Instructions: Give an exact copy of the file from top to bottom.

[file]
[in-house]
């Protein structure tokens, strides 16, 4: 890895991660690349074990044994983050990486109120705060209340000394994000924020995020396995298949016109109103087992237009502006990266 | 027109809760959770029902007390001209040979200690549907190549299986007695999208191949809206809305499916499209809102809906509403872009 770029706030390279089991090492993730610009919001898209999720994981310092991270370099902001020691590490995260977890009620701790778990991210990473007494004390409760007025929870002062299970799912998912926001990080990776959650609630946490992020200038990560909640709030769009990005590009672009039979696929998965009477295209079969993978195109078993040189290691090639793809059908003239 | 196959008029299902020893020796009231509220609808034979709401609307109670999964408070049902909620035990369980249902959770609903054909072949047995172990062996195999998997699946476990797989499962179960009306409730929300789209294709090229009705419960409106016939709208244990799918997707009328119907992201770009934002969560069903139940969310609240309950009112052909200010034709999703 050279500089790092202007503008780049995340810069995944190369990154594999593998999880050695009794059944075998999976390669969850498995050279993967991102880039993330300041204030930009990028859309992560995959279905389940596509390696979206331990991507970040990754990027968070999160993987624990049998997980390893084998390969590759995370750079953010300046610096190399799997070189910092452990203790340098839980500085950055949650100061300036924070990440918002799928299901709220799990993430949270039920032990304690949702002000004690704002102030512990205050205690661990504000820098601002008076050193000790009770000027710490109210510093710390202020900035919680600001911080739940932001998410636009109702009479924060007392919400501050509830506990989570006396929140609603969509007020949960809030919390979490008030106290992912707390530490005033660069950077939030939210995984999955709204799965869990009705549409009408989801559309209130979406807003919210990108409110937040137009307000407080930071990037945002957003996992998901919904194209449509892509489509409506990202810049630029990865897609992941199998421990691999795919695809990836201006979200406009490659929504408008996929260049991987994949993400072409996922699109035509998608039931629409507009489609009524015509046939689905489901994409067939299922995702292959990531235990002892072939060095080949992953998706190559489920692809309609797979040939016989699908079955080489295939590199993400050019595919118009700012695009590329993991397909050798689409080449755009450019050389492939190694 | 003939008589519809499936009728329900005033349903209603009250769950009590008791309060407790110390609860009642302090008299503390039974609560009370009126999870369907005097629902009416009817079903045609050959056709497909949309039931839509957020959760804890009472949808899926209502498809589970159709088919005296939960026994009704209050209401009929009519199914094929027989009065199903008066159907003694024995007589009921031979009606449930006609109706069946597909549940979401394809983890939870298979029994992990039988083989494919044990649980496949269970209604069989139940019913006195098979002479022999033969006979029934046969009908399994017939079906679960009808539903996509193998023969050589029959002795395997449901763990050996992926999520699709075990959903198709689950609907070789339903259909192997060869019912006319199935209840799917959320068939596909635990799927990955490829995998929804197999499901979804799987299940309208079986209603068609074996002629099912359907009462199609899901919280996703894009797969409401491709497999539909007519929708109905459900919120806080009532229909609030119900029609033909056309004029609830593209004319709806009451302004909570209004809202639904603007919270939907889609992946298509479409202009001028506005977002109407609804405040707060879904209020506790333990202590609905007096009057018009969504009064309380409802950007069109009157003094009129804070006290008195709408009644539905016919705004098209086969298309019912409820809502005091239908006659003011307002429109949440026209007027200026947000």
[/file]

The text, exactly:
[in-house]
């Protein structure tokens, strides 16, 4: 890895991660690349074990044994983050990486109120705060209340000394994000924020995020396995298949016109109103087992237009502006990266 | 027109809760959770029902007390001209040979200690549907190549299986007695999208191949809206809305499916499209809102809906509403872009 770029706030390279089991090492993730610009919001898209999720994981310092991270370099902001020691590490995260977890009620701790778990991210990473007494004390409760007025929870002062299970799912998912926001990080990776959650609630946490992020200038990560909640709030769009990005590009672009039979696929998965009477295209079969993978195109078993040189290691090639793809059908003239 | 196959008029299902020893020796009231509220609808034979709401609307109670999964408070049902909620035990369980249902959770609903054909072949047995172990062996195999998997699946476990797989499962179960009306409730929300789209294709090229009705419960409106016939709208244990799918997707009328119907992201770009934002969560069903139940969310609240309950009112052909200010034709999703 050279500089790092202007503008780049995340810069995944190369990154594999593998999880050695009794059944075998999976390669969850498995050279993967991102880039993330300041204030930009990028859309992560995959279905389940596509390696979206331990991507970040990754990027968070999160993987624990049998997980390893084998390969590759995370750079953010300046610096190399799997070189910092452990203790340098839980500085950055949650100061300036924070990440918002799928299901709220799990993430949270039920032990304690949702002000004690704002102030512990205050205690661990504000820098601002008076050193000790009770000027710490109210510093710390202020900035919680600001911080739940932001998410636009109702009479924060007392919400501050509830506990989570006396929140609603969509007020949960809030919390979490008030106290992912707390530490005033660069950077939030939210995984999955709204799965869990009705549409009408989801559309209130979406807003919210990108409110937040137009307000407080930071990037945002957003996992998901919904194209449509892509489509409506990202810049630029990865897609992941199998421990691999795919695809990836201006979200406009490659929504408008996929260049991987994949993400072409996922699109035509998608039931629409507009489609009524015509046939689905489901994409067939299922995702292959990531235990002892072939060095080949992953998706190559489920692809309609797979040939016989699908079955080489295939590199993400050019595919118009700012695009590329993991397909050798689409080449755009450019050389492939190694 | 003939008589519809499936009728329900005033349903209603009250769950009590008791309060407790110390609860009642302090008299503390039974609560009370009126999870369907005097629902009416009817079903045609050959056709497909949309039931839509957020959760804890009472949808899926209502498809589970159709088919005296939960026994009704209050209401009929009519199914094929027989009065199903008066159907003694024995007589009921031979009606449930006609109706069946597909549940979401394809983890939870298979029994992990039988083989494919044990649980496949269970209604069989139940019913006195098979002479022999033969006979029934046969009908399994017939079906679960009808539903996509193998023969050589029959002795395997449901763990050996992926999520699709075990959903198709689950609907070789339903259909192997060869019912006319199935209840799917959320068939596909635990799927990955490829995998929804197999499901979804799987299940309208079986209603068609074996002629099912359907009462199609899901919280996703894009797969409401491709497999539909007519929708109905459900919120806080009532229909609030119900029609033909056309004029609830593209004319709806009451302004909570209004809202639904603007919270939907889609992946298509479409202009001028506005977002109407609804405040707060879904209020506790333990202590609905007096009057018009969504009064309380409802950007069109009157003094009129804070006290008195709408009644539905016919705004098209086969298309019912409820809502005091239908006659003011307002429109949440026209007027200026947000």